- "Midlights" is a hair-color technique coined by hairstylist Matt Rez.
- It's considered an "in between" shade that connects your base color to your highlights.
- The look helps create a seamless blend so highlights don't look stripe-y.
Is there anything better than that "just got back from vacation" look? Bronzed skin, sun-kissed highlights, salty waves — ahh, we can see it now. While a year-round tropical vacation isn't realistic for everyone, there's always the option of faking it with self-tanner and artfully placed hair color. Making it appear entirely natural, however? Not as easy as you'd think. That's why "midlights," a hair-color trend that promises cohesive, sun-kissed highlights, might just be your best bet.
Not traditional highlights and not traditional lowlights, midlights are in a class of their own — a method that promises to seamlessly blend your base color and your highlights. The term was coined by celebrity colorist Matt Rez, whose hands have touched the heads of Hailey Bieber, Angelina Jolie, and Chrissy Teigen, to name a few. (He's the man responsible for Teigen's brand-new red hair.)
Below, Rez is sharing all the details on midlights, from what there are to how to ask for them at the salon and maintain the look at home. Keep scrolling to learn everything to know about the color technique.
What Are Midlights?
"A midlight is the 'in between' color that connects your base color to your highlights," Rez says. "They are woven and placed in tandem right below a highlight foil packet." The technique helps to create a seamless blend so that highlights don't look stripe-y, and so you can have maximum dimension in your hair color. Typically, a midlight is no lighter than two levels of your base color and no darker than two levels of the highlight color, and it's done using a weaving foil technique.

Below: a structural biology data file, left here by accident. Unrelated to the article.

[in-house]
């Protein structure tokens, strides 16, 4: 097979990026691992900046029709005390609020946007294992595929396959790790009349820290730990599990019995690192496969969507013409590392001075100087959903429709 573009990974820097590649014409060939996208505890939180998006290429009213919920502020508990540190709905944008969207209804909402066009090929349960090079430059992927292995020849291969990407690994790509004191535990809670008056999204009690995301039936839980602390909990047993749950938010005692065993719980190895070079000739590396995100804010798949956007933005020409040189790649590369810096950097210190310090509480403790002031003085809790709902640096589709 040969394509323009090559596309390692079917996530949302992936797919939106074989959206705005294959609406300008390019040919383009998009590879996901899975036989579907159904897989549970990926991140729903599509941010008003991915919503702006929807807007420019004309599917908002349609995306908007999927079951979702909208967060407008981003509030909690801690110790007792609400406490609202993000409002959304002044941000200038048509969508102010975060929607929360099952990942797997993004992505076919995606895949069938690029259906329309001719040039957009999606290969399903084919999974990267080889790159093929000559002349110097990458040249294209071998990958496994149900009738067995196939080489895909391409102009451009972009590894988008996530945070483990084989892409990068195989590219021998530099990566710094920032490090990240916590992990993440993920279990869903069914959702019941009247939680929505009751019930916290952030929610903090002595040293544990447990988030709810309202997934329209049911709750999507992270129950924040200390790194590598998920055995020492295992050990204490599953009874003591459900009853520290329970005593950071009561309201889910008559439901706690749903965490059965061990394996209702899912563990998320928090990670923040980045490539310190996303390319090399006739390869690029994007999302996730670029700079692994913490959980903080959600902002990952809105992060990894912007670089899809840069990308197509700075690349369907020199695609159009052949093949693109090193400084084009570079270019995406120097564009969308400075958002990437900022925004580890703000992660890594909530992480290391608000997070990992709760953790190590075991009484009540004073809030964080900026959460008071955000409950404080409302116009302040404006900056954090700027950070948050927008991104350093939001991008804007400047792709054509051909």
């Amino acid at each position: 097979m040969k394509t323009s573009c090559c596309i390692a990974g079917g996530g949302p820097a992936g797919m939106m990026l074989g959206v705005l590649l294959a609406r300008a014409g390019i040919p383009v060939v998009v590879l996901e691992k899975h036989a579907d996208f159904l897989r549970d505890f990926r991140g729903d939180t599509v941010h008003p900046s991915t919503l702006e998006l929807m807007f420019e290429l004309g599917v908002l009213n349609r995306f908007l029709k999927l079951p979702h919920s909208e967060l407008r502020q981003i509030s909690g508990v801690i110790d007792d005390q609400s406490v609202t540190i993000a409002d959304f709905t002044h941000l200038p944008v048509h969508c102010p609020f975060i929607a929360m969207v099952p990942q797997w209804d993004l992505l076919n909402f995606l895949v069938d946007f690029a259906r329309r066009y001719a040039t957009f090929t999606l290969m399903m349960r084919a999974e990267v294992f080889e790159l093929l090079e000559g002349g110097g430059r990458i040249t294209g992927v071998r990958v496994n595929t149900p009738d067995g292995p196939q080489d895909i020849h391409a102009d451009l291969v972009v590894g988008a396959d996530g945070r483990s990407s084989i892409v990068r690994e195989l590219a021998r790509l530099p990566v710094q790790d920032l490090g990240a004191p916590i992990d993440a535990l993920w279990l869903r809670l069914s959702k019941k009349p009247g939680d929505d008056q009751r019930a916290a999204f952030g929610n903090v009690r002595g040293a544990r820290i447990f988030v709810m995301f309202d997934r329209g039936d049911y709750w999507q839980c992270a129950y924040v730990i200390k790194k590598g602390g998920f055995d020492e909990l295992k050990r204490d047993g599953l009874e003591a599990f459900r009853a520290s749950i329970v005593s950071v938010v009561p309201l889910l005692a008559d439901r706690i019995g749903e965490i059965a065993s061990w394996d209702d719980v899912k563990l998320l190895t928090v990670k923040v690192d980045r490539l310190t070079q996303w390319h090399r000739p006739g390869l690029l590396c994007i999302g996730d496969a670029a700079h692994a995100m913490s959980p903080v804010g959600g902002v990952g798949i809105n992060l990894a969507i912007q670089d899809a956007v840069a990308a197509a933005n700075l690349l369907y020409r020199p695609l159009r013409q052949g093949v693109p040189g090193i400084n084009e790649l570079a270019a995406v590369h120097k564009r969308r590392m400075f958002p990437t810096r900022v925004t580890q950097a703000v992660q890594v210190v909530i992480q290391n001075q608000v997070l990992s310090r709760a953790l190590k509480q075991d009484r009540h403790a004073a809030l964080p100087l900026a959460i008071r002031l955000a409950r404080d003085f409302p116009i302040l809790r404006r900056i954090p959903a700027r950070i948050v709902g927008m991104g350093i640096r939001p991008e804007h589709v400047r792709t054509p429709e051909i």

While highlights lighten the hair and lowlights darken the hair, midlights are a midway point that adds a sun-kissed tint without using bleach. "To achieve the lift of a midlight, color is used; not lightener," Rez says.
If the technique sounds like something you'd like to try, the good news is that midlights work on all base colors and hair textures. "All hair colors and hair types can look enhanced and more seamless with a secondary color and tone for dimension," Rez says. "Those with permanent base colors can achieve 1-1.5 levels of lift since bleach is not used; so just make sure highlights are not more than two levels lighter than the midlights for cohesion." The only caveat, Rez says, is that those looking for an ashy end result, like what you'd see with the "smoky brunette" trend should opt for something else. "Midlights help create a sun-kissed effect that is not cool in tone by nature."
When you're ready to visit your colorist, in order to get the look just right, it's important to arrive with inspiration photos in hand. Rez says that you can ask your colorist directly for midlights, but if they don't know the technique by name, they should do research into how to achieve the look. Again, this is where photos will play a huge part in making sure you get exactly what you want.
How to Maintain Midlights at Home
When it comes to in-salon maintenance, midlights are fairly low-key. "Most of my clients can go three to four months in between highlighting sessions, as their grow out is seamless; especially with a shadow root." However, in order to keep your color looking as fresh as possible for as long as possible, Rez says that using color-safe products is key. Our current favorite color-safe conditioner is the Living Proof Full Conditioner ($32), and for shampoo we love the Drunk Elephant Cocomino Glossing Shampoo ($27). Also, if you're someone who frequently uses hot tools, you'll want to make sure you use a heat protectant each and every time you do your hair. We've been loving the Drybar Hot Toddy Heat Protectant Mist ($29).
If you're ready to call your colorist, keep scrolling for inspiration photos you can bring with you to your next salon appointment.